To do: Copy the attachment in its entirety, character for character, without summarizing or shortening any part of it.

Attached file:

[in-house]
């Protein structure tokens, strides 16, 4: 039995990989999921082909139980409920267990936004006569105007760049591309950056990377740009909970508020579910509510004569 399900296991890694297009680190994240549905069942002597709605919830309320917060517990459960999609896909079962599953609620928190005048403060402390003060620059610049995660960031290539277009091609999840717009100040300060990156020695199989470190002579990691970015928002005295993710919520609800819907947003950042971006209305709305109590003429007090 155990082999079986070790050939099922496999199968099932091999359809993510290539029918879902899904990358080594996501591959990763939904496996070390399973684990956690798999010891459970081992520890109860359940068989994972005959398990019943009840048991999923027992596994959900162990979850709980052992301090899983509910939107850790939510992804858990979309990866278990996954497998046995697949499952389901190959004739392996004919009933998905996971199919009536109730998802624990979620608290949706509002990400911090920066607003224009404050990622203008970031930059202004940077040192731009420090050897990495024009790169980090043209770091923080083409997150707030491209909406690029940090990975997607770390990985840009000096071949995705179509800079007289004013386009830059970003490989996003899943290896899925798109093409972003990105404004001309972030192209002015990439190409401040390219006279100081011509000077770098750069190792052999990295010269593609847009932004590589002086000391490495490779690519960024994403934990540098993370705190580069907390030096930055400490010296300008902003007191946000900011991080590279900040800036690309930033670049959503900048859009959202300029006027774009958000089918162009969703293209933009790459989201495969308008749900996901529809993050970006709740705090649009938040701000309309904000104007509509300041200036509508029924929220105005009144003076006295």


[in-house]
């Protein structure tokens, strides 16, 4: 039995990989999921082909139980409920267990936004006569105007760049591309950056990377740009909970508020579910509510004569 399900296991890694297009680190994240549905069942002597709605919830309320917060517990459960999609896909079962599953609620928190005048403060402390003060620059610049995660960031290539277009091609999840717009100040300060990156020695199989470190002579990691970015928002005295993710919520609800819907947003950042971006209305709305109590003429007090 155990082999079986070790050939099922496999199968099932091999359809993510290539029918879902899904990358080594996501591959990763939904496996070390399973684990956690798999010891459970081992520890109860359940068989994972005959398990019943009840048991999923027992596994959900162990979850709980052992301090899983509910939107850790939510992804858990979309990866278990996954497998046995697949499952389901190959004739392996004919009933998905996971199919009536109730998802624990979620608290949706509002990400911090920066607003224009404050990622203008970031930059202004940077040192731009420090050897990495024009790169980090043209770091923080083409997150707030491209909406690029940090990975997607770390990985840009000096071949995705179509800079007289004013386009830059970003490989996003899943290896899925798109093409972003990105404004001309972030192209002015990439190409401040390219006279100081011509000077770098750069190792052999990295010269593609847009932004590589002086000391490495490779690519960024994403934990540098993370705190580069907390030096930055400490010296300008902003007191946000900011991080590279900040800036690309930033670049959503900048859009959202300029006027774009958000089918162009969703293209933009790459989201495969308008749900996901529809993050970006709740705090649009938040701000309309904000104007509509300041200036509508029924929220105005009144003076006295």